At this point, working from home is no longer the strange new phenomenon that stirred up national attention a couple months ago. Now, for so many Americans, it’s routine. We’ve got our Zoom game tightened up, we’ve made peace with the others in our homes, we’ve scheduled that antibody test, and we’re getting stuff done.
There are many fascinating aspects of this pandemic-spurred era of remote work, and we’ve chosen to investigate a few. We recently surveyed more than 2,000 Americans who typically work in offices but have found themselves stranded at home, to learn when and how much they’re working, how productive they are, and whether they’ve taken advantage of their freedom.
To begin, we looked for trends in what work hours look like at home versus at the office.
In addition to trends in work hours and distractions, we wanted to explore the hot button issue of trust. Anecdotally, we understand that many employers are struggling to trust their employees when they’re out of the office. In our survey, we asked respondents to report on themselves.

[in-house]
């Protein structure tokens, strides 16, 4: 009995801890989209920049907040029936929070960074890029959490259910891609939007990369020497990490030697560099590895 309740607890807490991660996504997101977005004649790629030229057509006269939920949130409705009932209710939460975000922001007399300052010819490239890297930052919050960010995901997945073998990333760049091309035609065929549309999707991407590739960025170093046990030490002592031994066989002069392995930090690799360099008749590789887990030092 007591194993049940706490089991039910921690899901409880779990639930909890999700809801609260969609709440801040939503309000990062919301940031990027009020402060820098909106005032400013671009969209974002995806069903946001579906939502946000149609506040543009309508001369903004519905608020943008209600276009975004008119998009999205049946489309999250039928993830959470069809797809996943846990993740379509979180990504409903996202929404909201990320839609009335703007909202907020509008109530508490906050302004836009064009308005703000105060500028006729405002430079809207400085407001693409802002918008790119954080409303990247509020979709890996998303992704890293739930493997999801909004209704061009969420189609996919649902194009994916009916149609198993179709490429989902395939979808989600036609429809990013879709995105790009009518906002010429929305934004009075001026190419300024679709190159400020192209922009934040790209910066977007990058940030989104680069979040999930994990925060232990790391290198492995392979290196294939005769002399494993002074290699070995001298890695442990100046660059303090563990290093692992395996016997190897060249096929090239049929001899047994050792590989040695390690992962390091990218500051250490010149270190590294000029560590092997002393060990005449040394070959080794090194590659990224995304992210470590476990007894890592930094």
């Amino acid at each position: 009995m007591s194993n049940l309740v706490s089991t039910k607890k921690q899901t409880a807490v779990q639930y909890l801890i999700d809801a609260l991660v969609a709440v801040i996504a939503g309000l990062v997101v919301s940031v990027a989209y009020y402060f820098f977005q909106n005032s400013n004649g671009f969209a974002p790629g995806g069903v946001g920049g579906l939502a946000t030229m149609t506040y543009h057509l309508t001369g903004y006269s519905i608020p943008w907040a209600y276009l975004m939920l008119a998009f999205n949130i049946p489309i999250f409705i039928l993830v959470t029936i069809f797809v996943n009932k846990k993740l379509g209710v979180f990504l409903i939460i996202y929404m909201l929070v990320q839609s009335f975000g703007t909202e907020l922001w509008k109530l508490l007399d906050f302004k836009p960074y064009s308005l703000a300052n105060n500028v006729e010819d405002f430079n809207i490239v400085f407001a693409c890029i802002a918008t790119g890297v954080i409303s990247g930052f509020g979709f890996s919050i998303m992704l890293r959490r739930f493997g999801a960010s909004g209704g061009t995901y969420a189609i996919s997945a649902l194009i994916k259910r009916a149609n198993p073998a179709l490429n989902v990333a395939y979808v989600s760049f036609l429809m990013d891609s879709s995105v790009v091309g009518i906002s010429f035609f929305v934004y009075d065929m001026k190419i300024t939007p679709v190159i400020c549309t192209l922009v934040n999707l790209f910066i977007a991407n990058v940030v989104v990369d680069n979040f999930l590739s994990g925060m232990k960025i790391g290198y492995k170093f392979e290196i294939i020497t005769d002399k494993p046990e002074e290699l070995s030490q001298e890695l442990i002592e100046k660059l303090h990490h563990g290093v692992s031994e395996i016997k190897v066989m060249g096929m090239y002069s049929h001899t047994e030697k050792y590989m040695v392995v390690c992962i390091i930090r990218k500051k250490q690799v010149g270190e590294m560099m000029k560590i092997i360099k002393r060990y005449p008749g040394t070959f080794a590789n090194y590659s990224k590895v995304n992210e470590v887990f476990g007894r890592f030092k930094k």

Finally, we asked people who have been laid off or furloughed for any portion of the pandemic to share how they’ve spent the time. Nearly one in three have kicked back for some R&R, while another third of people looked for supplementary work and the remaining third learned new skills or pursued hobbies.
Between June 12 – June 16, 2020, we polled 2,038 Americans who typically work in an office of some sort, but have been working remote because of the pandemic. Respondents were 49% female, 51% male and ranged in age from 22 to 66 years old.